Archdiocese will soon have five new priests

Julie Filby

Five men will be ordained to the priesthood this month to serve the Archdiocese of Denver.

Strzebonski_Tomasz_DP19491Three of them have completed formation at St. John Vianney Theological Seminary—Deacons Gregory Lesher, Joseph McLagan and Erik Vigil Reyes; one at Redemptoris Mater Archdiocesan Missionary Seminary, Deacon Franklin Anastacio Sequeira Treminio; and Deacon Tomasz Strzebonski, from Krakow, Poland, has been in formation at SS. Cyril and Methodius Seminary in Orchard Lake, Mich.

In addition, another three men completing formation at St. John Vianney will be ordained for their respective home dioceses: Deacon Nathaniel Hinds for Colorado Springs, Deacon Joshua Mayer for Gallup, N.M., and Deacon Brian Feller for Sioux City, Iowa.

Nationwide, the total number of potential ordinands for the class of 2015, 595, is up from 477 in 2014 and 497 in 2013, according to a recent Georgetown University-based Center for Applied Research in the Apostolate (CARA) study.

The Denver ordination, presided by Archbishop Samuel Aquila, will begin at 10 a.m. May 16 at the Cathedral Basilica of the Immaculate Conception. The liturgy will be available for live viewing online at http://archden.org/livestream.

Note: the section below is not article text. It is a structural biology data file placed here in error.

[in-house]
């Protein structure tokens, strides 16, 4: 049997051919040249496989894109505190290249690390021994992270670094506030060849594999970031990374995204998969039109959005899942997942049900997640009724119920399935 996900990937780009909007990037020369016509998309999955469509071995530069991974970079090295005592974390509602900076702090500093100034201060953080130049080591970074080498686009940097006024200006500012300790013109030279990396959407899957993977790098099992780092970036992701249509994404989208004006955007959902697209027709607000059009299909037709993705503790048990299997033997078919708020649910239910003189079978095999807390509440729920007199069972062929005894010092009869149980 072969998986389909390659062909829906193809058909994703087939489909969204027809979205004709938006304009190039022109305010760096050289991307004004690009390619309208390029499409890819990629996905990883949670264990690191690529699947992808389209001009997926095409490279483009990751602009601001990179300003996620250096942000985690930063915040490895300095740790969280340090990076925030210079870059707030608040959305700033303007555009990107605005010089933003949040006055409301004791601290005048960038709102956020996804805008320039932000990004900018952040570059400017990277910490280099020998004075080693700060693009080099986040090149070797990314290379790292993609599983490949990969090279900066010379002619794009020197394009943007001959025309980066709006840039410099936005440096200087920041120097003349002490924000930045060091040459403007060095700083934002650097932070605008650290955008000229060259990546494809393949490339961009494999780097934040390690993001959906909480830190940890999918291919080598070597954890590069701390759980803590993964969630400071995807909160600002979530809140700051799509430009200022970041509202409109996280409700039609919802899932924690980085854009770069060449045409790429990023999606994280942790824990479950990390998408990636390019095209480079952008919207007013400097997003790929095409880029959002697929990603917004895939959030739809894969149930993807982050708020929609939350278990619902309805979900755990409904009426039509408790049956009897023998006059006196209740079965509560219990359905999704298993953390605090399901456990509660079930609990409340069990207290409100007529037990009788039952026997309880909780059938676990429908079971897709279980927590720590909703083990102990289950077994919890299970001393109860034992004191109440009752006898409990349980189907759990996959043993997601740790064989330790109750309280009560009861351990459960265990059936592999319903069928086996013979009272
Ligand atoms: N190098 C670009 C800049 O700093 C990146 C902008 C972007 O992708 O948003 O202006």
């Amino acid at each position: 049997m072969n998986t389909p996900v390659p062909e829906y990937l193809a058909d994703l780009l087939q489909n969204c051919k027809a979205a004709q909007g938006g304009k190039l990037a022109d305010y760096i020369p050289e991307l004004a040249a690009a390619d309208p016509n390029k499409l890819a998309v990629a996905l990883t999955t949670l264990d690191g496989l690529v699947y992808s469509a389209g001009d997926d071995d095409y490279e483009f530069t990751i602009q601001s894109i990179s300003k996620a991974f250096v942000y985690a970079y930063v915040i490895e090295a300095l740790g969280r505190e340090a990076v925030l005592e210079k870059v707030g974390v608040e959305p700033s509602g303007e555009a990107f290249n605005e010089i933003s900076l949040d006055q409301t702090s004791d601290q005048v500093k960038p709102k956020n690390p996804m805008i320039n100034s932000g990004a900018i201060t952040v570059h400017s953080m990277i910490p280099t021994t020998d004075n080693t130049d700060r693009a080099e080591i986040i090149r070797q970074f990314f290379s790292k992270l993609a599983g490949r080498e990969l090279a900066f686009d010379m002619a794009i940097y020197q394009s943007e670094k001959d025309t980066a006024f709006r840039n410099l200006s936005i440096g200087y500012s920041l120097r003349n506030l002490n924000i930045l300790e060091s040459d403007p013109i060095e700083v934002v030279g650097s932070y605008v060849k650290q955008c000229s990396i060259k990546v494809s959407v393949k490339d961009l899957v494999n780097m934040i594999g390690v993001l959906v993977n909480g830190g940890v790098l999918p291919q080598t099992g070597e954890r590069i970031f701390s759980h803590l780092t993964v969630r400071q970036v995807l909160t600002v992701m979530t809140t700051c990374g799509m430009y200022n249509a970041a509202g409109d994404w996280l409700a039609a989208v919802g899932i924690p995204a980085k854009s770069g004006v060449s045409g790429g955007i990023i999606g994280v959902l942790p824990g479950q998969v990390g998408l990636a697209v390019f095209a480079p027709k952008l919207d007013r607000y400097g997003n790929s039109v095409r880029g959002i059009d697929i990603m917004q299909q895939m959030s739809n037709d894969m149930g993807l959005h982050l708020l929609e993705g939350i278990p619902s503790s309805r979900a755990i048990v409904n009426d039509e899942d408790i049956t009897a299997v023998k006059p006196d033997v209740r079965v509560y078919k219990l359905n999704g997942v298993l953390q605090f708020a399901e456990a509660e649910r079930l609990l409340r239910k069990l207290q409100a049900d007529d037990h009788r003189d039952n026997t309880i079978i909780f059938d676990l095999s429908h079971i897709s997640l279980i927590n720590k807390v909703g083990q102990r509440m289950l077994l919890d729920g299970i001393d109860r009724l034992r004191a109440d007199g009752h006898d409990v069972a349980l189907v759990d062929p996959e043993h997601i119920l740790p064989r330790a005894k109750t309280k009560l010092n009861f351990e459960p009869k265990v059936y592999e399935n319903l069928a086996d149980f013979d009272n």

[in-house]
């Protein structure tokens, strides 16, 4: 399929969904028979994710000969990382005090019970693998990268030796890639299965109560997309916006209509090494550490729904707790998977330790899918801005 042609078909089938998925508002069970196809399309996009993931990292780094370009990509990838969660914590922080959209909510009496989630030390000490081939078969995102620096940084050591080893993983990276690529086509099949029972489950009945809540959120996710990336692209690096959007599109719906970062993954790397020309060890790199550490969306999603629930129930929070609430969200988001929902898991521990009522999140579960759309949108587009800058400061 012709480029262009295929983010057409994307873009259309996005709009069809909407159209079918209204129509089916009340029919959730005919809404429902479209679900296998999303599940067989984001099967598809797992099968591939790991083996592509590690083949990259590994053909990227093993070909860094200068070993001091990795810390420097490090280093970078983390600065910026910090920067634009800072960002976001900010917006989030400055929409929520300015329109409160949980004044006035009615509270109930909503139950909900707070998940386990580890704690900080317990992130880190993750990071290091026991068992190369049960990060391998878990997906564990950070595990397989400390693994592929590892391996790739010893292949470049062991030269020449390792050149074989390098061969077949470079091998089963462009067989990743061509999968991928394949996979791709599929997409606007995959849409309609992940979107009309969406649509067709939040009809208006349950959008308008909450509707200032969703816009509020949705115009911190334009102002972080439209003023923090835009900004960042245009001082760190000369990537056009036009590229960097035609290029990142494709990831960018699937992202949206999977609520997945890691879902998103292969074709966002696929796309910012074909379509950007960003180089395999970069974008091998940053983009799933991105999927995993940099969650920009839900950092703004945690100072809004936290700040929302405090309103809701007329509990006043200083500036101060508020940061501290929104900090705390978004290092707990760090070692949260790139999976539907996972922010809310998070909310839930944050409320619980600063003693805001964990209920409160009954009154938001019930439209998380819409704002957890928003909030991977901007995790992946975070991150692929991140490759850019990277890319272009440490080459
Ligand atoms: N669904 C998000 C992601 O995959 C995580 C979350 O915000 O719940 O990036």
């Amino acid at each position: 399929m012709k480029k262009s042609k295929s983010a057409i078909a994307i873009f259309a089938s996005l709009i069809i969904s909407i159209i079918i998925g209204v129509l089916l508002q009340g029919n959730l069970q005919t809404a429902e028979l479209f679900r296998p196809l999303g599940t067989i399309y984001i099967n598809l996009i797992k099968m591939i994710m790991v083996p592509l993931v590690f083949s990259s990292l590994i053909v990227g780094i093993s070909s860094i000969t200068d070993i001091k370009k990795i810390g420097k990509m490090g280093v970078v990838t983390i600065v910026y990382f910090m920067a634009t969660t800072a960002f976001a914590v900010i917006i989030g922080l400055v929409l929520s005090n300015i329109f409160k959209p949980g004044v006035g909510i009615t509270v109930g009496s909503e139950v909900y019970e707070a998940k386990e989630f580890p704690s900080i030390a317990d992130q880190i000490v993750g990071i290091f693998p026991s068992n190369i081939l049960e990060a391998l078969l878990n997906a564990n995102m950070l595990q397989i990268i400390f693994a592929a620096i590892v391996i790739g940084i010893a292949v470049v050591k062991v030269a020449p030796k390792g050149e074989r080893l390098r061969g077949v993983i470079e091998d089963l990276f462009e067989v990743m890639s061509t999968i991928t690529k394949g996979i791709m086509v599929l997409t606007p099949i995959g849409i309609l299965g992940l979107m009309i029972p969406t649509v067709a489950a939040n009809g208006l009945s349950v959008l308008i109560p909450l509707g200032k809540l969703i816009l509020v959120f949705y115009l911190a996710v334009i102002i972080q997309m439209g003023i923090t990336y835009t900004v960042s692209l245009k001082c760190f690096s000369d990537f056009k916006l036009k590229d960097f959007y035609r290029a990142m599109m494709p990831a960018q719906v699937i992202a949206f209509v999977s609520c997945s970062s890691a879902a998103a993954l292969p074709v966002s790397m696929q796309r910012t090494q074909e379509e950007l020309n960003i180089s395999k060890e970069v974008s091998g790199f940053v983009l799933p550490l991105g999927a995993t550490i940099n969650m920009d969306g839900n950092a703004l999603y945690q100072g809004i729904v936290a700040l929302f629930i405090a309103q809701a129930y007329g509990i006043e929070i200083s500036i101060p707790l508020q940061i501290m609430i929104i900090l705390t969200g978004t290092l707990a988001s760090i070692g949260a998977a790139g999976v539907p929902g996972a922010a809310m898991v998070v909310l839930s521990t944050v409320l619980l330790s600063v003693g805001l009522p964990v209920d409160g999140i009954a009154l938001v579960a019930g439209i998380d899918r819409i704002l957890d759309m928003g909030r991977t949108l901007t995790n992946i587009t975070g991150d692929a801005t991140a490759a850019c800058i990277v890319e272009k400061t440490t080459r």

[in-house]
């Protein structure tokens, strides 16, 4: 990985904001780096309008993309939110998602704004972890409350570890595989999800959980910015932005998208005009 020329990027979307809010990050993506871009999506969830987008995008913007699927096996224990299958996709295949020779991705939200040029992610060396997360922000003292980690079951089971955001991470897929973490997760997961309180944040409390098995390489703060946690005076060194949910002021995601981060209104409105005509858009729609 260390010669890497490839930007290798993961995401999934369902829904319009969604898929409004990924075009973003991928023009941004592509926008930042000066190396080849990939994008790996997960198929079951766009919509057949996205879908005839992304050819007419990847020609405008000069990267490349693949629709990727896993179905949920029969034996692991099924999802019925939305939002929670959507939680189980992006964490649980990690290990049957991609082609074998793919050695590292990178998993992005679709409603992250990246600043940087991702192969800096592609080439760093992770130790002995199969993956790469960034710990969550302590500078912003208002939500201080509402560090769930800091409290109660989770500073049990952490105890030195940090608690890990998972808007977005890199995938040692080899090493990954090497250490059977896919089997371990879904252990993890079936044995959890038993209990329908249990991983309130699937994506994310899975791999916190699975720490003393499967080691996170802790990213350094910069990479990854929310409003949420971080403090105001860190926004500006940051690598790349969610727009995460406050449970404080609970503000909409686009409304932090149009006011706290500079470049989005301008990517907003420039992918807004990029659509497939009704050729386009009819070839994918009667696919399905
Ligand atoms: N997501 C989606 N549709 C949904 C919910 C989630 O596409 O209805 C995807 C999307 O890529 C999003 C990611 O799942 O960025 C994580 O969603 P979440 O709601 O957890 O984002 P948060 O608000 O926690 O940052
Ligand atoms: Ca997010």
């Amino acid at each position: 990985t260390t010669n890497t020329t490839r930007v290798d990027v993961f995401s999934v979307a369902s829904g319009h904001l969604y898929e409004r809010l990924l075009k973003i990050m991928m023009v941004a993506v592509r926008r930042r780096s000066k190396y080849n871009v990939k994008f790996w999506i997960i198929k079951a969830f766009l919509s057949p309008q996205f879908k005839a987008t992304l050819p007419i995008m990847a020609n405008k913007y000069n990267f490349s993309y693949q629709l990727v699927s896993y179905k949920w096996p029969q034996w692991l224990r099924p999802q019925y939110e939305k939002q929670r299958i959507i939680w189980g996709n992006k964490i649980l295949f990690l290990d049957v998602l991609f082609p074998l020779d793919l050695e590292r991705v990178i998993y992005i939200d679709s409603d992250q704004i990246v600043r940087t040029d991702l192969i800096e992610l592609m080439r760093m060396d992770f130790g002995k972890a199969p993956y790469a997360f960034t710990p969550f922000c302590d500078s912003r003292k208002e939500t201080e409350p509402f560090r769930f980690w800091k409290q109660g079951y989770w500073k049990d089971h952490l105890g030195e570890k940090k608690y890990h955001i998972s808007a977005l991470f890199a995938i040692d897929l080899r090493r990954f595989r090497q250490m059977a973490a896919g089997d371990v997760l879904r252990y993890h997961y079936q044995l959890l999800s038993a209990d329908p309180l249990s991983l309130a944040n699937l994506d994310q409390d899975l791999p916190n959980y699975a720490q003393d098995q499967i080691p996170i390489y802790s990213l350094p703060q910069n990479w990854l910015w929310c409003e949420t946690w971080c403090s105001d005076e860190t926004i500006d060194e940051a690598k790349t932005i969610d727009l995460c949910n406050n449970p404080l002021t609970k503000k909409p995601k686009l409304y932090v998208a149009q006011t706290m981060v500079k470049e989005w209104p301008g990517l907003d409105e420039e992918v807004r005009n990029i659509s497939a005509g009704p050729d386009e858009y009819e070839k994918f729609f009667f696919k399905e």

COMING UP: Colorado Catholic bishops remember Columbine on 20th anniversary

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Colorado’s bishops have issued a joint statement recognizing the 20th anniversary of the April 20, 1999 shooting at Columbine High School that claimed the lives of 12 students and one teacher. The full statement can be read below.

This week we remember the horrific tragedy that occurred at Columbine High School 20 years ago. In life there are days that will never be forgotten; seared in our minds and
on our hearts forever – for many of us in Colorado that day was April 20, 1999.

As we mark this solemn anniversary with prayer, remembrance and service let us not forget that there is still much work to be done. Violence in our homes, schools and cities is destroying the lives, dignity and hope of our brothers and sisters every day. Together, as people of good
will, we must confront this culture of violence with love, working to rebuild and support family life. We must commit ourselves to working together to encourage a culture of life and peace.

Nothing we do or say will bring back the lives and innocence that were lost 20 years ago. Let us take this moment to remember the gift of the lives of those we lost, and let us, as men and women of faith, take back our communities from the fear and evil that come from violence like we witnessed at Columbine. Our faith in Jesus Christ provides us with the hope and values that
can bring peace, respect and dignity to our homes, hearts and communities.

Our thoughts and prayers are with the Columbine community and all those affected by violence
in our communities.